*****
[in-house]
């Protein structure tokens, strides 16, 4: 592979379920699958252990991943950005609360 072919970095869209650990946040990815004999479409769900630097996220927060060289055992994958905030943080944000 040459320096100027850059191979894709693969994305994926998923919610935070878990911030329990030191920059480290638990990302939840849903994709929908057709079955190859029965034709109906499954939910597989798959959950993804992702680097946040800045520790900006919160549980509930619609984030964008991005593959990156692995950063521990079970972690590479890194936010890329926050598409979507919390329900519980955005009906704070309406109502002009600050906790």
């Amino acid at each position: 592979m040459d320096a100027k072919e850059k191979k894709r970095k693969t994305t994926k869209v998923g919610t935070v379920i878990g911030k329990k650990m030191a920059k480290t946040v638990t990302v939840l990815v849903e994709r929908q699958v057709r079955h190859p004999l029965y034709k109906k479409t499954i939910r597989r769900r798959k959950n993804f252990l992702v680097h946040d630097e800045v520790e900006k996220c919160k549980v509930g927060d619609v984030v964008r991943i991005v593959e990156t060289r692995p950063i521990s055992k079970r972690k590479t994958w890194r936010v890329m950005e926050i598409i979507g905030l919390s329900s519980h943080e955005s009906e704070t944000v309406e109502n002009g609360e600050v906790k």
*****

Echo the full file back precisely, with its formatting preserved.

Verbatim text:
[in-house]
């Protein structure tokens, strides 16, 4: 592979379920699958252990991943950005609360 072919970095869209650990946040990815004999479409769900630097996220927060060289055992994958905030943080944000 040459320096100027850059191979894709693969994305994926998923919610935070878990911030329990030191920059480290638990990302939840849903994709929908057709079955190859029965034709109906499954939910597989798959959950993804992702680097946040800045520790900006919160549980509930619609984030964008991005593959990156692995950063521990079970972690590479890194936010890329926050598409979507919390329900519980955005009906704070309406109502002009600050906790």
């Amino acid at each position: 592979m040459d320096a100027k072919e850059k191979k894709r970095k693969t994305t994926k869209v998923g919610t935070v379920i878990g911030k329990k650990m030191a920059k480290t946040v638990t990302v939840l990815v849903e994709r929908q699958v057709r079955h190859p004999l029965y034709k109906k479409t499954i939910r597989r769900r798959k959950n993804f252990l992702v680097h946040d630097e800045v520790e900006k996220c919160k549980v509930g927060d619609v984030v964008r991943i991005v593959e990156t060289r692995p950063i521990s055992k079970r972690k590479t994958w890194r936010v890329m950005e926050i598409i979507g905030l919390s329900s519980h943080e955005s009906e704070t944000v309406e109502n002009g609360e600050v906790k």